In effect, followers of ideologies create a god out of something created, failing to worship the true God and to express gratitude for the created goods He has given us. But more than that, ideologies tell a story of redemption—of how we humans are going to save ourselves from some perceived evil, be it foreign rule, class inequality, government, or oppression by an outside authority of some sort. Seldom do followers of ideologies examine their own hearts to see if they can take responsibility for the world's ills themselves. This is one of the main reasons why ideologies lead to conflict.

Interviewer: What do you think motivated a more recent phenomenon of strong polarized discussions, especially in the environment of digital social networks, about partisan and political aspects?

Koyzis: I think the polarization arises in part because we make different prudential judgments about which political group or party comes closest to seeking public justice. But I think there's more. Even when we claim to belong to Christ, we inevitably become captivated by the stories these ideologies tell us. Our hearts are divided when they should be united in loyalty to the kingdom of God. The only effective way to break through this polarization is to look into our own hearts and determine whether our loyalty to God's kingdom is genuinely sincere or whether we place our faith in something in His creation.

Interviewer: How do you see the importance of the Christian acting as a responsible citizen, also in your community, which certainly involves issues related to public policies?

Koyzis: Attention to our responsibilities as citizens is of utmost importance to Christians. We cannot brush them aside as intrinsically secular concerns that keep us from worship, prayer, church attendance, and so on. Indeed, a biblical understanding of life in Christ implies that we belong to Him in all that we are and do. This includes the many positions of authority we occupy throughout our lives. We are at once fathers, mothers, sons, daughters, husbands, wives, teachers, students, employers, employees, colleagues, pastors, elders, church members, and citizens. Our calling before God is to be faithful in the exercise of each of these offices, recognizing that we are not our own but belong to God in Jesus Christ.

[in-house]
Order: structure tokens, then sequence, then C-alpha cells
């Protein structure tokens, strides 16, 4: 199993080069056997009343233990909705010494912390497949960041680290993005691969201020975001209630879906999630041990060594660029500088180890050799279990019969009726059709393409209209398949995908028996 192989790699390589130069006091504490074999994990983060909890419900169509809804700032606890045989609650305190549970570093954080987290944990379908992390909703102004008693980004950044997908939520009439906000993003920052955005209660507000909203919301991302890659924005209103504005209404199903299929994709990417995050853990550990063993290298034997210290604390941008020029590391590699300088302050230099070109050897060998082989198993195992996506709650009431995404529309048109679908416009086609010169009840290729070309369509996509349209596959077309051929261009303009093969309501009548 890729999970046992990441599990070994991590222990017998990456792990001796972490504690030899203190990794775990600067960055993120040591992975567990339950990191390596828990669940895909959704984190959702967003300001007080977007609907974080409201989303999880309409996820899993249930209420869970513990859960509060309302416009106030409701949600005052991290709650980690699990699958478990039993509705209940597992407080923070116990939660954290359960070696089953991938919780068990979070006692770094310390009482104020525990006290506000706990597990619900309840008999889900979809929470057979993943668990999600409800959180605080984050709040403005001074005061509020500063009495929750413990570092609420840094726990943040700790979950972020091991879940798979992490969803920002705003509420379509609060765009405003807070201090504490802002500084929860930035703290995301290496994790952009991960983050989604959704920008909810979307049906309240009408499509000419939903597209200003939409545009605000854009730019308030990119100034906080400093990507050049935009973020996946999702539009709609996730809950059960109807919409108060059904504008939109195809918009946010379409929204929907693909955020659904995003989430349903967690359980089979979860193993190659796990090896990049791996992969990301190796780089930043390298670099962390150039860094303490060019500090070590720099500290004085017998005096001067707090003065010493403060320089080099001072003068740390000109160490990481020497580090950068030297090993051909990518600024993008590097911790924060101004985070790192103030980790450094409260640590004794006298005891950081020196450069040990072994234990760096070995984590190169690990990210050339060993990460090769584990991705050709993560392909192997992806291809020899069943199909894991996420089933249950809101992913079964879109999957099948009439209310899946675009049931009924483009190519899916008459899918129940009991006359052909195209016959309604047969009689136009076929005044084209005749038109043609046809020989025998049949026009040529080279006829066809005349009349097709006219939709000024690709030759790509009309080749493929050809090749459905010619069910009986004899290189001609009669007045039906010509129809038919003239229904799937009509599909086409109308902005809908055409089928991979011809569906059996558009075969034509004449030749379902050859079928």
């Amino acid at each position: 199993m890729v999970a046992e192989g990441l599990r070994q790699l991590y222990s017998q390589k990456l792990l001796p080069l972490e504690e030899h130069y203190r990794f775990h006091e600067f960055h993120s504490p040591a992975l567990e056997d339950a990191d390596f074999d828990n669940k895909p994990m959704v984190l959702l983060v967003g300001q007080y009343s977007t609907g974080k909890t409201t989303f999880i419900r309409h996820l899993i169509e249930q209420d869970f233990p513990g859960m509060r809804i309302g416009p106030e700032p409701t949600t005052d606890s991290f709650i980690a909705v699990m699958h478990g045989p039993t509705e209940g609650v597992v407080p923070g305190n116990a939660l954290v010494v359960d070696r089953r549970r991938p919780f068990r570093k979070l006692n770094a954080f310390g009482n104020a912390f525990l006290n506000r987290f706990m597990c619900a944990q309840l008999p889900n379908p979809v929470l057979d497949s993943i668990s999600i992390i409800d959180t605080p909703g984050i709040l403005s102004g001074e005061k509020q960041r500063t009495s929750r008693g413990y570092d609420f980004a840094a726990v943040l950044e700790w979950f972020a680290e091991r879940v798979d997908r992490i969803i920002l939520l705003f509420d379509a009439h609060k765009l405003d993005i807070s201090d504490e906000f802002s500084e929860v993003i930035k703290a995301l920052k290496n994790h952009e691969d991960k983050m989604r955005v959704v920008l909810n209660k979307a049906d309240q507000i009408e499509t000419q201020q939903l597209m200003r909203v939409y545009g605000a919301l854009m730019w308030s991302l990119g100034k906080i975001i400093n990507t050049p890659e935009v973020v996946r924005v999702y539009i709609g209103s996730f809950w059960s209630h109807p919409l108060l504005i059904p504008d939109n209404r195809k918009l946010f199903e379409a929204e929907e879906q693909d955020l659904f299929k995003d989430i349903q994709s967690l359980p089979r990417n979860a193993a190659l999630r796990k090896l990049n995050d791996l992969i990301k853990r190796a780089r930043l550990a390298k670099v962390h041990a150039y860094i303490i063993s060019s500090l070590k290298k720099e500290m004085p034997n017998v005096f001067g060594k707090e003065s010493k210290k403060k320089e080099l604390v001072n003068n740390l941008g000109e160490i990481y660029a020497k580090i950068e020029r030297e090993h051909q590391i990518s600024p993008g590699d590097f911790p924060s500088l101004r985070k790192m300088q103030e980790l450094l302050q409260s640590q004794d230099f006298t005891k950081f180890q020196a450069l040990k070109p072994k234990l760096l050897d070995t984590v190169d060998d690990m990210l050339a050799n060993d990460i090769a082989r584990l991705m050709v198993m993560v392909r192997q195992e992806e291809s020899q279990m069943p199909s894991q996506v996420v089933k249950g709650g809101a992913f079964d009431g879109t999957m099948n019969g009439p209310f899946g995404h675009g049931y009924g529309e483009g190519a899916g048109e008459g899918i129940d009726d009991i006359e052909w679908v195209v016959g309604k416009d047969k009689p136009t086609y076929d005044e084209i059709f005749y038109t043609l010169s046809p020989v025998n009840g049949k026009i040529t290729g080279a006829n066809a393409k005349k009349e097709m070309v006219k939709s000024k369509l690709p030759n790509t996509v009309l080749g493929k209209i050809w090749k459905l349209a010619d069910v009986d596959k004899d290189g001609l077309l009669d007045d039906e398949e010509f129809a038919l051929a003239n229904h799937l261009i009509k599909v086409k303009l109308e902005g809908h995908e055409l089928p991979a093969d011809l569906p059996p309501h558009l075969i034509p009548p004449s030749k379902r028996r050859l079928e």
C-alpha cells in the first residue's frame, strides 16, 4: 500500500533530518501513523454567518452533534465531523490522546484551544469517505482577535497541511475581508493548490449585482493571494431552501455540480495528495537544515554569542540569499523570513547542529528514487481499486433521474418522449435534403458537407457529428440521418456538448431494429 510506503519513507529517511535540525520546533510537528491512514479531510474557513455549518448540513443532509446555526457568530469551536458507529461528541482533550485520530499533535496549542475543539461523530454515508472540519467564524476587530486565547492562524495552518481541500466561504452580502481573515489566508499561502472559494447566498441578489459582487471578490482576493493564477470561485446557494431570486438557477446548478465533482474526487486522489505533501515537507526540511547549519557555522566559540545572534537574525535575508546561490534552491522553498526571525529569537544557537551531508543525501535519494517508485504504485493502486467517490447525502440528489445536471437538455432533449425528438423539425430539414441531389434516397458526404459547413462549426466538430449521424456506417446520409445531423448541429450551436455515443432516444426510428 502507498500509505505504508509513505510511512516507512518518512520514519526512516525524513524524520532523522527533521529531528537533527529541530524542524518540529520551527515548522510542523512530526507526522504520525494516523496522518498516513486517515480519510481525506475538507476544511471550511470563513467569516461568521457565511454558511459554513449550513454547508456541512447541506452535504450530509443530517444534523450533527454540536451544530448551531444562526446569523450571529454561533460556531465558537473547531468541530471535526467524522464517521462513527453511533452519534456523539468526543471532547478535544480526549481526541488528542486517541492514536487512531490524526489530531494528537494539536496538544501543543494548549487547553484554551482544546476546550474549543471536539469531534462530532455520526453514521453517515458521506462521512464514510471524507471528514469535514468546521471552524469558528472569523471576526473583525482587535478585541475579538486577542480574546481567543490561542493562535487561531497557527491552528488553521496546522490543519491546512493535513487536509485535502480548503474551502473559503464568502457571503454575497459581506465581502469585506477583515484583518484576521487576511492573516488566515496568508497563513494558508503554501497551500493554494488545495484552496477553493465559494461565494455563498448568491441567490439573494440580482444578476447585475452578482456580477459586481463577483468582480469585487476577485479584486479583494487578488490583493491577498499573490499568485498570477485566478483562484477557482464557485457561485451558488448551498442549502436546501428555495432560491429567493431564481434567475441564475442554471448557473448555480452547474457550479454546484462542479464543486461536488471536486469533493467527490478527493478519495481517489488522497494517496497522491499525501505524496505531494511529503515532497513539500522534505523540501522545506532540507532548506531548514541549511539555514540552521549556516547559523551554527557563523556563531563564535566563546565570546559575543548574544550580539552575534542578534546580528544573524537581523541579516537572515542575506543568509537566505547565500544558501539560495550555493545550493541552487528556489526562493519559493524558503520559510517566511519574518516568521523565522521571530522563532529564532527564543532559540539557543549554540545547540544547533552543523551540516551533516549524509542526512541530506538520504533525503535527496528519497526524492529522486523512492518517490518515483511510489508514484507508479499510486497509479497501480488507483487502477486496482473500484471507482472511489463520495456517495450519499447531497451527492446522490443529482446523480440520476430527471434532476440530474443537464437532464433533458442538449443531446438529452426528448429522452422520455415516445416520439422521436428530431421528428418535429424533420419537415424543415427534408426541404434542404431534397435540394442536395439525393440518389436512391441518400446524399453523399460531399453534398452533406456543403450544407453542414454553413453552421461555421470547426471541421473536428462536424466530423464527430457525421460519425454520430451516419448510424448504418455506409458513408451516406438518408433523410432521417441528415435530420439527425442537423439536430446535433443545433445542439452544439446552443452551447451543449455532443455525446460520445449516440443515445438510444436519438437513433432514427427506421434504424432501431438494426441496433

Interviewer: Finally, what do you suggest should be the attitude of Christians in the face of the political reality that surrounds them? What would be a biblically acceptable way?

Koyzis: We need to exercise our citizenship responsibly out of love for God and neighbor. We should not approach political life with an attitude of “What do I and my family get out of this?” We must rather recognize and support the legitimate role that government plays in our society, pray for our rulers as the Bible instructs us, and be ready to participate in public affairs.

This article was originally published on the South American Division’s news site